Bubble Safari is a Facebook game you cannot buy your way through

Mark Turmell, EA Tiburon’s ex-creative director and the creator of NBA Jam, no longer makes games that feature athletes bursting into power-up flames or delivering punishing, career ending cheap shots to the opponent. Since his departure from EA, Turmell joined the prominent social network developer, Zynga, whose Facebook games currently boast over 240 million monthly active users.

If you’re familiar with the likes of FarmVille, you probably associate Zynga with the words “money” and “patience” as many of the developer’s games encourage you to purchase additional content and subsequently wait for it to take effect in-game (which translates to a lot of real world time sitting on your ass). With Turmell and Zynga’s new game Bubble Safari, which will hit the Web tomorrow, you can play as long as your winning streak will allow you. It’ll cost “energy points” to play each new round of the game, but you get your spent energy back if you win the round.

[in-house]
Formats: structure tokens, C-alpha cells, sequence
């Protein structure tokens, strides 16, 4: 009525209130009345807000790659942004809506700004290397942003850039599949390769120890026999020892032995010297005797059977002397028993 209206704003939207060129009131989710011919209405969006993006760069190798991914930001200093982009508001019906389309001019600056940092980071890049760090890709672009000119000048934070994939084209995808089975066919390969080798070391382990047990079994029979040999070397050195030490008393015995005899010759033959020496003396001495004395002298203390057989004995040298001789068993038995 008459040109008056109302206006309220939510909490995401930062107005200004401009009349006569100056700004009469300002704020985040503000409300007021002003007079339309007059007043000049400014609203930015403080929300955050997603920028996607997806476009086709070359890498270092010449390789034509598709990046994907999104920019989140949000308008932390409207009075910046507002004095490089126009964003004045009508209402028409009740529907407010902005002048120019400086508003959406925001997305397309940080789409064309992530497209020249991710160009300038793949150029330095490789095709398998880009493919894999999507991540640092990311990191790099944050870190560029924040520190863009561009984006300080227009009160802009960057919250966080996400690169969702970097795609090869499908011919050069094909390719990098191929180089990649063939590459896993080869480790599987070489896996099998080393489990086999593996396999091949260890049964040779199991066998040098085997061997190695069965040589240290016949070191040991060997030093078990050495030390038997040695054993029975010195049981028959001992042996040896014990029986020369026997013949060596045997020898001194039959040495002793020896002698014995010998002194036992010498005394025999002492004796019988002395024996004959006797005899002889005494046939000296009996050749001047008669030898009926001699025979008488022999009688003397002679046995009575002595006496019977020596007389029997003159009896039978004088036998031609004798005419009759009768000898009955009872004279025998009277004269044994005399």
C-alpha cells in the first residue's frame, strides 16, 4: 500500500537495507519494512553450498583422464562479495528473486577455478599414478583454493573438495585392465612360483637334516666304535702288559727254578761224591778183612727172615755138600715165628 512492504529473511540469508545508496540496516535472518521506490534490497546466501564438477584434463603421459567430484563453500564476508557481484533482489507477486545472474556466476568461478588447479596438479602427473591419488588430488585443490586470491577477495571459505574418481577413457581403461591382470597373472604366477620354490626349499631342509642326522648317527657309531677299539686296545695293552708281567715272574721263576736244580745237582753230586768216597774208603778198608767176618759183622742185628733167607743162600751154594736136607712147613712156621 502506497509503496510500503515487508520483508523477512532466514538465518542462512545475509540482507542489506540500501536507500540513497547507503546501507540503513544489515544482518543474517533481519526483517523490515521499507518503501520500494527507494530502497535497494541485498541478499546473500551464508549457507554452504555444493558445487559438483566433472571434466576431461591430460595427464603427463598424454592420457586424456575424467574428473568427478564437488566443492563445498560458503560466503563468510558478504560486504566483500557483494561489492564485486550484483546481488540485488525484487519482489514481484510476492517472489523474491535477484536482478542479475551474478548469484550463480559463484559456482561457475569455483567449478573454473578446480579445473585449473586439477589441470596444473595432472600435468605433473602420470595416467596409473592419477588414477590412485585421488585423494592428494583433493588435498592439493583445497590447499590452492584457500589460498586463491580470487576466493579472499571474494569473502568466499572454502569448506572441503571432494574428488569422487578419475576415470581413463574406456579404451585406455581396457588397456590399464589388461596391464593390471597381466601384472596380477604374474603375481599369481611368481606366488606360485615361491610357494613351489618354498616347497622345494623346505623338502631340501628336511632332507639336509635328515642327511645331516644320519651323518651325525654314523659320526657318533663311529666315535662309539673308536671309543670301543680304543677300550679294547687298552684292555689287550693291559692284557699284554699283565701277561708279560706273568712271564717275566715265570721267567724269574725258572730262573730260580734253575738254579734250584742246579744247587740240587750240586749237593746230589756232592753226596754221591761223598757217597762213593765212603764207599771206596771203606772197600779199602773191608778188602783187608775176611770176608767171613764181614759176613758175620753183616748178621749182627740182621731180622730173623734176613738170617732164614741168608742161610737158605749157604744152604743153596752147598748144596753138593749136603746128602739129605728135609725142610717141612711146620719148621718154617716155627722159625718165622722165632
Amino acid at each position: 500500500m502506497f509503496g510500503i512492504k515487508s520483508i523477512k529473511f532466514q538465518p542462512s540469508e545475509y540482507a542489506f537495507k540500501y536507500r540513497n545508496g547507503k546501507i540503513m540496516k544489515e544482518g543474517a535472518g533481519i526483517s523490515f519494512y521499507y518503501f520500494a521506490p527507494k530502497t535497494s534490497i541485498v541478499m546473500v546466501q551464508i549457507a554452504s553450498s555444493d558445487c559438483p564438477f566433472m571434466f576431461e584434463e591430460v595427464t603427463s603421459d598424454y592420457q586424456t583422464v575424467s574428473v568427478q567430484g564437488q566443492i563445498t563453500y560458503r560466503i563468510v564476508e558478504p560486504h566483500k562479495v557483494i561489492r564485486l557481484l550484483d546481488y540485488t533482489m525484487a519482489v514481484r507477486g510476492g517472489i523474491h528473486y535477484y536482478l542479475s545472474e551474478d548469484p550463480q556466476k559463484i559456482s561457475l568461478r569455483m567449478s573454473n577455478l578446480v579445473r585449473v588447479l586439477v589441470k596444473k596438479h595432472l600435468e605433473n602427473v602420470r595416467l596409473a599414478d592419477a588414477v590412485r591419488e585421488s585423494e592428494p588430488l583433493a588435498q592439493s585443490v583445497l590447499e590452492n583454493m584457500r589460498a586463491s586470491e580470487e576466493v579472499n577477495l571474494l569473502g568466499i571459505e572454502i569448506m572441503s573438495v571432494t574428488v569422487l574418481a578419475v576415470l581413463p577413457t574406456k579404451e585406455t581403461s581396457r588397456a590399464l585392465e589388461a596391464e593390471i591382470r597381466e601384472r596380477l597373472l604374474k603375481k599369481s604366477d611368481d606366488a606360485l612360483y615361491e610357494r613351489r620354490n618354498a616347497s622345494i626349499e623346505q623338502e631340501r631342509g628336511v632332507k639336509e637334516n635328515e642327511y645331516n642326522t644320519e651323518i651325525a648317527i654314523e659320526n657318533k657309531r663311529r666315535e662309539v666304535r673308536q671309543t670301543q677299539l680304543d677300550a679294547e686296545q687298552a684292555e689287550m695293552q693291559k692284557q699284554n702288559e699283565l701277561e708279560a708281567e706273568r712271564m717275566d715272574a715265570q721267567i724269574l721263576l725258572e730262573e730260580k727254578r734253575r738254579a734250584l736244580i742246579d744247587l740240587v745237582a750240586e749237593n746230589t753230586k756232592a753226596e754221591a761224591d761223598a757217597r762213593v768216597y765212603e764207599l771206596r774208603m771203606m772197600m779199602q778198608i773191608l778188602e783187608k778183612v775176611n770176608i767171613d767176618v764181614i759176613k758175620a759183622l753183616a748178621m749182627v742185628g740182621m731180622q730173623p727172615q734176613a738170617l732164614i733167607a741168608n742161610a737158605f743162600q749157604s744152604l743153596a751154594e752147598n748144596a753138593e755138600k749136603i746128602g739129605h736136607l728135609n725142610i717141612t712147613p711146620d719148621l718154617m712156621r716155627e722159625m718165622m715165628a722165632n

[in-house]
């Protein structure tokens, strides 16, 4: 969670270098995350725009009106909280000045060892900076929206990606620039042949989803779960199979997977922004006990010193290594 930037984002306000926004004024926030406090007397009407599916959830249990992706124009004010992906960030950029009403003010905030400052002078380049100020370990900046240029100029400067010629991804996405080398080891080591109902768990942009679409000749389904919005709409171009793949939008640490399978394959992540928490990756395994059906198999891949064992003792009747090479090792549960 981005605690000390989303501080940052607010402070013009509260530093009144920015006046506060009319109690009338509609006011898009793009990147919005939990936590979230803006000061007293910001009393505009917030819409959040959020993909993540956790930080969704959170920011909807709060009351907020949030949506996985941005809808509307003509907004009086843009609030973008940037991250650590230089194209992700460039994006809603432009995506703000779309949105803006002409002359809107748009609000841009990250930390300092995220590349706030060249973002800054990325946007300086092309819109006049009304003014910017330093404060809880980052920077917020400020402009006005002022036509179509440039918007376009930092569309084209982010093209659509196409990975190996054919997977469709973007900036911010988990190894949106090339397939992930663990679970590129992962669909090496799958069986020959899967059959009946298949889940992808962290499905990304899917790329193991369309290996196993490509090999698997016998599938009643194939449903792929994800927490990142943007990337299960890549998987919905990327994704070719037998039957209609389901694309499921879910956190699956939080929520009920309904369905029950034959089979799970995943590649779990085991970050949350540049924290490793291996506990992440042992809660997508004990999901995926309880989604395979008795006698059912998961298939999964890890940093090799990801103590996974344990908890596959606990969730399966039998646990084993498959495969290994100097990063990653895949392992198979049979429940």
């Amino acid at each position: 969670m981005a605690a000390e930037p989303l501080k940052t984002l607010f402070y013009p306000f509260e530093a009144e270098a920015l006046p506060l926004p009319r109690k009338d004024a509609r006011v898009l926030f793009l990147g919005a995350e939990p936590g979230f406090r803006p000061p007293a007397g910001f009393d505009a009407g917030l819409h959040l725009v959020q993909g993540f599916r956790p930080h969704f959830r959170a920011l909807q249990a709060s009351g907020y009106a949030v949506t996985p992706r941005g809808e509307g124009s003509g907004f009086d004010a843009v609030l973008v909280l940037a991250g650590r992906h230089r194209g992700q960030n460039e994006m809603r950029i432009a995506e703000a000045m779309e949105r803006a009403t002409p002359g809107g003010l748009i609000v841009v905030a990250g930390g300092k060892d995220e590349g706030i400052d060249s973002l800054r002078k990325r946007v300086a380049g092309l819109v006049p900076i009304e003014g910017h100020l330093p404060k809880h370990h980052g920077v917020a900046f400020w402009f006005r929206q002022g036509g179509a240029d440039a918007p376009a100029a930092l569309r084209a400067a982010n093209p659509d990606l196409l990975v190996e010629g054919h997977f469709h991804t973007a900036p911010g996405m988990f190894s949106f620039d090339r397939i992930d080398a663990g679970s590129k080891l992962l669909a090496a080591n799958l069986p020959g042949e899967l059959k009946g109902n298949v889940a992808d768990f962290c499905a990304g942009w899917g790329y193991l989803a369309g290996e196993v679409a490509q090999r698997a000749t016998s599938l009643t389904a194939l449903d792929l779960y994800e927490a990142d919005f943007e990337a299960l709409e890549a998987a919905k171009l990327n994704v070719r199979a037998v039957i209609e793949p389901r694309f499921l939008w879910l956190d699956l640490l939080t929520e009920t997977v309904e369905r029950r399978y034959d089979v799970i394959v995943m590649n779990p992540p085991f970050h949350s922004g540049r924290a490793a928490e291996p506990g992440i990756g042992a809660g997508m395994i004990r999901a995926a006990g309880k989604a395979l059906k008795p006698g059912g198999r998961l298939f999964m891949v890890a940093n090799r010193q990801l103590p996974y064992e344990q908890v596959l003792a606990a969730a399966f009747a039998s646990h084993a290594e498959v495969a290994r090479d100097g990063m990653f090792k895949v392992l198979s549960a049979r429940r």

Bubble Safari is essentially Zynga’s attempt at taking a fresh angle at the bubble-shooter/pop em’ genre. The developer is implementing power-ups like sticky bombs, lightning, and the game’s “on-fire mode” (allowing you to briefly blast huge clumps of bubbles) which spice up gameplay and prevent the title from becoming a straight rip-off of previous genre hits like Bust-a-Move and Snood.

Although you’ll be able to buy bonus bubbles if you’ve fired your default set and have failed to complete the level, as well as buy extra energy to continue after you’ve failed, you’ll only be able to do so once per level. As Turmell told Kotaku earlier, “I think it’s important for players to lose and be challenged. That’s unlike a typical social game.”

A Facebook game you can actually lose at? One that requires a miniscule amount of skill in order to succeed? It’s certainly an intriguing idea. Check out the Bubble Safari preview video and get hyped to follow Bubbles on his journey through the jungle:


Posted on May 9, 2012, in News and tagged , , . Bookmark the permalink. Leave a comment.

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